A video showing two people accusing a man of adding toilet cleaner in the water served with gol gappas (water balls) has gone viral with a communal claim.
In the video, two people confront this individual and enquire why he was risking people's lives by adding toilet cleaner to the water. The individual has been identified as one 'Zubair'.
However, we found that the video was a scripted one created for "awareness purposes". We found different versions of the video that carried a disclaimer that clarified that the video was not that of a real incident.
Such scripted videos, often carrying communal misinformation, have gone viral on social media since last year. WebQoof has debunked several such videos that you can read about here.
The video was shared with a claim that read, "जुबेर नाम का जिहादी, पानी पताशे के पानी में हार्पिक मिलाकर लोगों को खिला रहा था. जिहादियों से कुछ भी सामान खरीदेंगे तो आपकी जान जाने का रिस्क रहेगा।"
[Translation: A jihadi named Zubair was mixing Harpic to the water served with pani pataashe. If you buy anything from jihadis, there will be a risk of losing your life.]
WHAT WE FOUND OUT
While going through the viral videos, we found a disclaimer embedded in the video at around 3:54 seconds.
The disclaimer read, "This video is fully scripted drama so don't mind and never to take seriously. All character are totally fictional. Video purpose only aware to people (sic)."
Such scripted or dramatised videos have gone viral since 2021 often with communal or misleading claims. While some of these videos contain a disclaimer – either embedded in the story or shared as a caption – very often they go viral without it.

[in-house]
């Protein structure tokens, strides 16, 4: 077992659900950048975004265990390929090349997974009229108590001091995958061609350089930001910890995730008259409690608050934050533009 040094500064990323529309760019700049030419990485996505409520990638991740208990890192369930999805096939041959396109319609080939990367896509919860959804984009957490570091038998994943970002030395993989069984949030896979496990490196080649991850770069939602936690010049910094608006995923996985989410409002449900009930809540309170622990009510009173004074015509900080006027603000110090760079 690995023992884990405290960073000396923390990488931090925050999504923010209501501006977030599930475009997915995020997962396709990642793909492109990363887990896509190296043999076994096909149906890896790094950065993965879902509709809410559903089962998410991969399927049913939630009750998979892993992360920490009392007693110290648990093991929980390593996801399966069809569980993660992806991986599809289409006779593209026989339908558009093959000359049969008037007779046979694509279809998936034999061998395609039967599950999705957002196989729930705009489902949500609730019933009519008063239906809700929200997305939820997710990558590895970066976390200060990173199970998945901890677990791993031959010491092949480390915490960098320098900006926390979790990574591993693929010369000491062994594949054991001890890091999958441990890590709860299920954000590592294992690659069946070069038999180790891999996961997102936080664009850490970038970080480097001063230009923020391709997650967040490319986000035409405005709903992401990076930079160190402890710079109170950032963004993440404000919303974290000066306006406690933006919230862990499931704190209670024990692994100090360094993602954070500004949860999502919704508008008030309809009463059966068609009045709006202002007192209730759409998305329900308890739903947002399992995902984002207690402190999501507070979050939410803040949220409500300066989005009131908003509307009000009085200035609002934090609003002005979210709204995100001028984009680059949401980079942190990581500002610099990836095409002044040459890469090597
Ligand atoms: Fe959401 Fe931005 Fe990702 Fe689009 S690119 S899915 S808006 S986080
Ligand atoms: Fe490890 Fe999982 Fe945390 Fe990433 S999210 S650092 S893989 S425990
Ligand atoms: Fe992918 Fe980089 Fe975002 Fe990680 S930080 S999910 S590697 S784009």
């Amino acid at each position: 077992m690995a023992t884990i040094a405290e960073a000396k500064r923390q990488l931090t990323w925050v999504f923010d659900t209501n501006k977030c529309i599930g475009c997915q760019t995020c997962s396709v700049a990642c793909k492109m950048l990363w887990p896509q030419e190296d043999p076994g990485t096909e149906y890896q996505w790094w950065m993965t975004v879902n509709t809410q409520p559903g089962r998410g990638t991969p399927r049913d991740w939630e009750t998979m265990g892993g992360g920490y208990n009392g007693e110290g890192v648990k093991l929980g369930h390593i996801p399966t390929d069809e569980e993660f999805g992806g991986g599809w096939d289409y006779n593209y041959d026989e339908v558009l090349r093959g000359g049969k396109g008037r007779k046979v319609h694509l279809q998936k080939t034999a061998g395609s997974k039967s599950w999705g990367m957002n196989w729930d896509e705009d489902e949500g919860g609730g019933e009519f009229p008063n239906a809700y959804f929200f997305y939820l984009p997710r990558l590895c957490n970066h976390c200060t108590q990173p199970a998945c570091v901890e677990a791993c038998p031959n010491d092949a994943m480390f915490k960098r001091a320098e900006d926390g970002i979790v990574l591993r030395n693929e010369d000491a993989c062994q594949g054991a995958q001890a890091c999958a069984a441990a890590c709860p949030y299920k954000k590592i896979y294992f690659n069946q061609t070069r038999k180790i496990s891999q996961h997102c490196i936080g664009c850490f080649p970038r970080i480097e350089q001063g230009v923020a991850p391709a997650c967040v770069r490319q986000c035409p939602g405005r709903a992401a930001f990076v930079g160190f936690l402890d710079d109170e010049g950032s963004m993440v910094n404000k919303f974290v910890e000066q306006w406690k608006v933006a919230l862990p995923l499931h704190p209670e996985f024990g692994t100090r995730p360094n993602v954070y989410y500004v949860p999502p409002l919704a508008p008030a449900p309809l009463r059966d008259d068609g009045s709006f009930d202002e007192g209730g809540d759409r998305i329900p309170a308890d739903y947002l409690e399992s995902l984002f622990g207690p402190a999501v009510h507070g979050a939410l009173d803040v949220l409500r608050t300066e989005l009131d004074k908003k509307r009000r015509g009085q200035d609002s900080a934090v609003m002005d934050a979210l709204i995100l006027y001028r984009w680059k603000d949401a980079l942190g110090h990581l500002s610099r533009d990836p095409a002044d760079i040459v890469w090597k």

To locate the original source of the video, we fragmented it into multiple keyframes, using InVid WeVerify Google Chrome extension, and conducted a reverse image search and combined it with relevant keywords such as "Gol gappa, disclaimer, scripted" in Hindi and English.
In the search results, we found a video posted on YouTube by a channel called "Gyan Bhandar". The disclaimer was embedded in the video, but not the caption.
We then looked up the Facebook page, which was linked in the 'about' section of the YouTube channel and found the video posted on 7 July. The video posted on Facebook carried a disclaimer stating that the video is scripted.
The video on Facebook had 28,000 shares and was viewed over five million times at the time of writing this story. We also found several other scripted videos shared by the page.
Evidently, a scripted video has gone viral with a false communal claim.
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